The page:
Race and religion is another factor. With 60% of the population bumis and muslims, this is one bedrock of support that the opposition will have a very difficult time to dislodge. Couple with the fact that bumis and muslims are given so may incentives, perks, scholarships, loans, religious dominance etc why should this group of voters sway the other way?. It's like drug abuse. Those who want to control just have to keep on feeding and they will be return to power. The other component parties are just balls carriers and to put it crudely, are there to take up whatever crumbs that have fallen on the floor. Their presence may not even be needed come the time when 60% becomes 80%. On top of that with a huge war chest of ill gotten money, it will be a long long wait for the opposition.

The old man is history. He may be trying to mend his ways which is good for his soul or may be fronting for someone but the real issue is how to dismantle the system created by him. The ballot box? I am afraid it's taken care of. Judiciary? Also covered. Even if the RC finds Mr Lingam & co. guilty, what can the RC recommends? That the government takes steps to correct it? I don't think the executive is in any hurry to make changes to what it is enjoying at the moment. Look no further than the recommendation of the RC on the police.
But let's say the old man is going all out to redeem himself and become opposition, will it make a difference? No. Why? because the system does not allow him to reverse what he has started. Remember Tunku Abdul Rahman and Semangat 46. To be fair however, whatever utterances by the old man are most welcome as it gives an insight into the workings of the regime.

The scenario is therefore frightening, like a super computer in a fantasy show that now has acquired intelligence of its own. That instead of it being the servant, it has become the master and have set into motion, changes that will perpetuate itself. Scary? Look at the draconian laws ISA, OSA, Printing & Publication Act, Univeristy and Colleges Act and laws and laws and laws put into place to so called protect but in actual fact, to curtail freedom and control thoughts. Scandals, bad management, racialism, religious bigotry, corruptions and all the vices that power brings have yet to have any impact on them.

harry said...

To sum it up nicely, Mahathir mudah lupa.

DIASPORA said...

Malaysia is a 'Paradise that is Lost'.

What harm did we, Malaysians, do to have the 4th Pm as our Pm for 22 years. There is no way that one can redeem what has been lost already. The mind set of a generation has been changed. Most have become fanatics with no right thinking in their heads. Children's books in schools have been altered. False or twisted versions have been given to the students. Those NOT of a certain faith are marginalised even in the schools at primary levels. what evil or harm did these children do to be subjected to such mean level marginalisation?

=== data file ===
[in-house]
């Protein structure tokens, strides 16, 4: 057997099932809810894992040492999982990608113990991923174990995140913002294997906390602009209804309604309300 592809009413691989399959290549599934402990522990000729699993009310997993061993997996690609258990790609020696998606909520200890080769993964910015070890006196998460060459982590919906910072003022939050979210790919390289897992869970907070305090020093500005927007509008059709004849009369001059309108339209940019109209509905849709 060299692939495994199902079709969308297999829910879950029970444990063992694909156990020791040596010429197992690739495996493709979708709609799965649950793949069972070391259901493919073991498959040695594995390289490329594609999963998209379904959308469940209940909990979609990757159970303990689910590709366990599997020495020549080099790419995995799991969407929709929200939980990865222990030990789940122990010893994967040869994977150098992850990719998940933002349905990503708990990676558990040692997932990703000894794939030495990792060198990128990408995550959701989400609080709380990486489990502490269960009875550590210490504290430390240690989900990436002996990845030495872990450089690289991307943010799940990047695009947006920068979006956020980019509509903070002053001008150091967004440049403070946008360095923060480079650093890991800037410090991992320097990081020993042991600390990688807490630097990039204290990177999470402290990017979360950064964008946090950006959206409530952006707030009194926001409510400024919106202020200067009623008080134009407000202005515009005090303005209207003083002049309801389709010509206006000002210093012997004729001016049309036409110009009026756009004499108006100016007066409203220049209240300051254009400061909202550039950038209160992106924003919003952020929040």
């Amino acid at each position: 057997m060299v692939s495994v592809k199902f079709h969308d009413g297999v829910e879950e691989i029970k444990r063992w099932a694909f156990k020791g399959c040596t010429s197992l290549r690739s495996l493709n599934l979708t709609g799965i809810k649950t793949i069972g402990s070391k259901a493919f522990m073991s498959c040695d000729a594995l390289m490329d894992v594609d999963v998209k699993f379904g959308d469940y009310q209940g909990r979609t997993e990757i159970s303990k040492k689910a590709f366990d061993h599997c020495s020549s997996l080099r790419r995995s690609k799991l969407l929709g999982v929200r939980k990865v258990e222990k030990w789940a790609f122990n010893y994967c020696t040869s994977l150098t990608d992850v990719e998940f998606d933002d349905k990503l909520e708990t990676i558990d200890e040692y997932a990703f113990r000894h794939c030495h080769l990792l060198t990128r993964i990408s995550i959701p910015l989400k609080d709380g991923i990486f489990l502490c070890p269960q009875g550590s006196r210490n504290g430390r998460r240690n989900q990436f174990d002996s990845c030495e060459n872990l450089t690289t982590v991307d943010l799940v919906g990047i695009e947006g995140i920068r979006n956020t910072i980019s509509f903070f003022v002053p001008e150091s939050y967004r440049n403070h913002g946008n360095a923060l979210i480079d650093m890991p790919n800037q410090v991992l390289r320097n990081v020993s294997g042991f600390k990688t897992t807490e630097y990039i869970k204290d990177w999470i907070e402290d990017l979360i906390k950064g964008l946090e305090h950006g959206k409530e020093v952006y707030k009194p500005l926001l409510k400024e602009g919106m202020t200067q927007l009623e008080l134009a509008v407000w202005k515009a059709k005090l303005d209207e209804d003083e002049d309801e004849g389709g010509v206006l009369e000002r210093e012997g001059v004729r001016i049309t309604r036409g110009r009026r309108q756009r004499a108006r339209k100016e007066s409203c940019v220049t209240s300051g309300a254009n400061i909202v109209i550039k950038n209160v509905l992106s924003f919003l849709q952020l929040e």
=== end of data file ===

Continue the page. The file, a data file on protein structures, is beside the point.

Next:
Even if the BN is neutralised, the Napoleons and Little Napoleons and their counterpart fanatic Jospehines are not going to change because their minds have already been set on a course for which there is no reversal. Only a new generation can do that. But how can we get a new generation that will not be further poisoned by the Napoleons and Josephines who already hold entrenched powers.

Whoever takes over the Government is doomed to misery. Following upon that - WE the PEOPLE are also doomed to misery and a lacklustre Judiciary.

Let us PRAY.

Anonymous said...

Dear Mr. Sarwar,
I too have always wondered what is Tun Mahathir's motivation. I believe that he did more harm than good to Malaysia; he brought economic prosperity but intellectual and cultural poverty. Your thoughts that he is acting for people who are unwilling to oppose Badawi makes sense. The conclusion that I came up with is that he is at heart the champion of the Malays, and he sees that with the way Badawi is ruling, the Malay special rights cannot be maintained much longer, and is therefore angry at him. I don't think he will find someone who can do the job (of safeguarding Malay special rights) as well as he did, partly because he is exceptionally able, and partly because of increasing globalisation and the Internet. All in all, Malaysia is truly the poorer for having had a prime minister who was so capable yet had priorities which would not serve the country well in the long run.

Anonymous said...

It is not worth trying to analyse Mahathir's thoughts or action.

We all agree that he did disgusting things to the country. So whats worth doing is to spit on him if he ever crosses your path.

Thats my recommendation.

sbennit@yahoo.com

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1. Nik Nazmi Nik Ahmad (Friday, February 29)
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4. Jeff Ooi (Monday, March 3)
5. che’GuBard (Tuesday, March 4)


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Anonymous said...

Malik:

What amazes me is that, while Mahatir was on a cruise, taking shots on everyone and everything that stood in his way, none around or close to him dared to question him. Okay, Anwar did and paid the price but what about the rest who just kept mum.

Well, as I see it, by the time Mahatir had ascended the "throne" the political system as envisaged by UMNO had already entrenched the culture of fear to an extent that even component parties lazily nodded like dumbos.

The rot actually started with Tun Razak who had unceremoniously plotted against Tunku (Abdul Rahman) with the help of Haji Harun Idris. The Tunku realised belatedly that Tun Razak was the architect in creating chaos among the races just because he wanted Tunku's seat. From then on, as they say, the rest is history.

Anonymous said...

Rant and rave against AAB as you may but who is he proposing as a successor? There are no real leaders left except kris waving corrupt politicians!